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LGBTQ+ Activists: Rights Progress In Peril 25 Years After Shepard Died

Matthew Shepard, a gay 21-year-old University of Wyoming student, died 25 years ago after he was savagely beaten by two young men and tied to a remote fence. His death was memorialized as an egregious hate crime that helped fuel the LGBTQ+ rights movement. Any perception that the long struggle for equality had been won has been belied by events over the past two years. More than 20 Republican-controlled states have enacted an array of anti-LGBTQ+ laws, including bans on sports participation and certain medical care for young transgender people, as well as restrictions on how schools can broach LGBTQ+-related topics, The Associated Press reports. “Undoubtedly we’ve made huge progress, but it’s all at risk,” said Kevin Jennings of Lambda Legal, which has been litigating against some of the new anti-LGBTQ+ laws. “Anybody who thinks that once you’ve won rights they’re safe doesn’t understand history. The opponents of equality never give up. They’re like the Terminator — they’re not going to stop coming until they take away your rights.”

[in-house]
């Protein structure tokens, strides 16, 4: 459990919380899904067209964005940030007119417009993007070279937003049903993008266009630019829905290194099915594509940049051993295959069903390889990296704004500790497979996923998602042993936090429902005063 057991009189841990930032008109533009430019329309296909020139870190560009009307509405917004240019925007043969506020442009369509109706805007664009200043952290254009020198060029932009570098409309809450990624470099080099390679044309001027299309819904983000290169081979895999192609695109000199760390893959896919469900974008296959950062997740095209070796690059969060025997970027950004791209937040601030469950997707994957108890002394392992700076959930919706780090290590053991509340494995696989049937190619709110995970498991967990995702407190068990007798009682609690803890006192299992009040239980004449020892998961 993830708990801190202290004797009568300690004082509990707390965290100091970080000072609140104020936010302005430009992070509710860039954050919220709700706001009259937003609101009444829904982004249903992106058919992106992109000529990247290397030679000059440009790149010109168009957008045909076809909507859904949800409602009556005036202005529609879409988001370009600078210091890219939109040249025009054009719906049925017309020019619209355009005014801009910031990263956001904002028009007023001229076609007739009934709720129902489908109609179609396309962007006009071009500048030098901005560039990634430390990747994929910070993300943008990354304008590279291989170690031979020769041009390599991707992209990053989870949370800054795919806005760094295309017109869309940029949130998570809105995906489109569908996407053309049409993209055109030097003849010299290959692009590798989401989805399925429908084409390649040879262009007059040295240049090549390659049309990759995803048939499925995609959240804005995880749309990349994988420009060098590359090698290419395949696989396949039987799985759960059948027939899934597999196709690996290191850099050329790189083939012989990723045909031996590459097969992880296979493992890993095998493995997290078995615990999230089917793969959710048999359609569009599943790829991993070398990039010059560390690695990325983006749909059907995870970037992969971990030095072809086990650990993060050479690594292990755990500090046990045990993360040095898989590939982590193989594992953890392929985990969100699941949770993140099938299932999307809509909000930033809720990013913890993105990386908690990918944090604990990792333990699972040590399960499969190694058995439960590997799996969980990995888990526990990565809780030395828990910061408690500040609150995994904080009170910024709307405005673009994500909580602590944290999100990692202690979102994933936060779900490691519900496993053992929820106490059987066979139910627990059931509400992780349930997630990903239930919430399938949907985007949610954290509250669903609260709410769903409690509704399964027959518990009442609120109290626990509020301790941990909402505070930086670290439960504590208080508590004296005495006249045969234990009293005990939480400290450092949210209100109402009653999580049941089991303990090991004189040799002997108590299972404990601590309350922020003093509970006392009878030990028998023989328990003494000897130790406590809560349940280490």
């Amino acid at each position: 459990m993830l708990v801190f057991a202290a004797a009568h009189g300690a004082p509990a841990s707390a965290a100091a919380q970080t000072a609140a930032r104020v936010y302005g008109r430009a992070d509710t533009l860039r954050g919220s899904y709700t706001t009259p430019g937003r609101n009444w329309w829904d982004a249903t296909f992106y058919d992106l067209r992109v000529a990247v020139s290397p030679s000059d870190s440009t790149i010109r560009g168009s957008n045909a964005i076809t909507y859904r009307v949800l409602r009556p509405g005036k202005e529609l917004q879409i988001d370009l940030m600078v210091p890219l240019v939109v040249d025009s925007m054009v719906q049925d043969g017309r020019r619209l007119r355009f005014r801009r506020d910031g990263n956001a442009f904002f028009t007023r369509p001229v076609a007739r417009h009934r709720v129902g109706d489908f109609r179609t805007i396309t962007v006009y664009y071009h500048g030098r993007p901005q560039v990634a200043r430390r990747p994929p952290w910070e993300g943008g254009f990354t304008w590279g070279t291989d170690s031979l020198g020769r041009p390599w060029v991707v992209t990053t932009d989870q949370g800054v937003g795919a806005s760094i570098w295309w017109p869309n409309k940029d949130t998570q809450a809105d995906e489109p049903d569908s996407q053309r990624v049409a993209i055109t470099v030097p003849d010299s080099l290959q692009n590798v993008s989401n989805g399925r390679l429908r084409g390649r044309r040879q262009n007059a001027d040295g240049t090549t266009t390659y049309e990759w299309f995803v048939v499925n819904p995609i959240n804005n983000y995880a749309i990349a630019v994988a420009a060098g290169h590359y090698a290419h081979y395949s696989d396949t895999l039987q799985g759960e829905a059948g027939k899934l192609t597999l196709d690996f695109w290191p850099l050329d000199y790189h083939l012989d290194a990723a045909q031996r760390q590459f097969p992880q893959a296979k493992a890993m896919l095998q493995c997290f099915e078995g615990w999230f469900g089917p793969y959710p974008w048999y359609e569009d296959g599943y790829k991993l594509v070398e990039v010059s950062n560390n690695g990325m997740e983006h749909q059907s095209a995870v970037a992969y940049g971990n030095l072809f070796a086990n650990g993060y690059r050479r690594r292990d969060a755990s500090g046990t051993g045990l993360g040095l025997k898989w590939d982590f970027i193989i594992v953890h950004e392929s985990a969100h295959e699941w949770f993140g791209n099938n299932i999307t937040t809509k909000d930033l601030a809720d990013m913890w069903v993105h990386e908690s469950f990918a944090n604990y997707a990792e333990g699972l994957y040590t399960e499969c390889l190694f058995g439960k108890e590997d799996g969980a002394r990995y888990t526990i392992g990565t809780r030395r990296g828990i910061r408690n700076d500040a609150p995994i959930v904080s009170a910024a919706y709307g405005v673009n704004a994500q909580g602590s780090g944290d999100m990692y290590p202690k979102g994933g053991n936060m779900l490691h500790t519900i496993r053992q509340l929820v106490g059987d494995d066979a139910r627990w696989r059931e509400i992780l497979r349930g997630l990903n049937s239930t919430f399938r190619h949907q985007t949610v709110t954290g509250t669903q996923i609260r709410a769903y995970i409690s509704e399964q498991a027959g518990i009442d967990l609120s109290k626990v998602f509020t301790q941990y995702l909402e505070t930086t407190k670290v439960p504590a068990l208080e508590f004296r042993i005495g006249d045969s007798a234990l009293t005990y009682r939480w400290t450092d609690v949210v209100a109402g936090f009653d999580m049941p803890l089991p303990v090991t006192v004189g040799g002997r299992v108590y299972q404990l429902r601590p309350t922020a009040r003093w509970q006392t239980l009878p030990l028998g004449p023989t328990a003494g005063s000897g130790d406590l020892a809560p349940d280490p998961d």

Some new laws are directed broadly at the entire LGBTQ+ community, such as Florida’s so-called “Don’t Say Gay” law, which imposes bans and restrictions on lessons in public schools about sexual orientation and gender identity. In many of the GOP-governed states, including Florida, the prime target of legislation has been transgender people. In addition to measures addressing medical treatments and sports participation, some laws restrict the use of the pronouns trans students use in classrooms. The key to changing the current dynamic is for more people in GOP-governed states to get to know and understand trans people, said James Esseks of the American Civil Liberties Union’s LGBTQ & HIV Project. “But the efforts of the other side are designed to stop that from happening,” Esseks said. “They want trans people to disappear — no health care, can’t use public restrooms, can’t have a government ID consistent with who you are, and the schools can’t teach about the existence of trans people.” President Biden marked the anniversary of Shepard’s death with a call for Congress to enact the Equality Act to extend federal civil rights protections to LGBTQ+ Americans.

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A daily report co-sponsored by Arizona State University, Criminal Justice Journalists, and the National Criminal Justice Association

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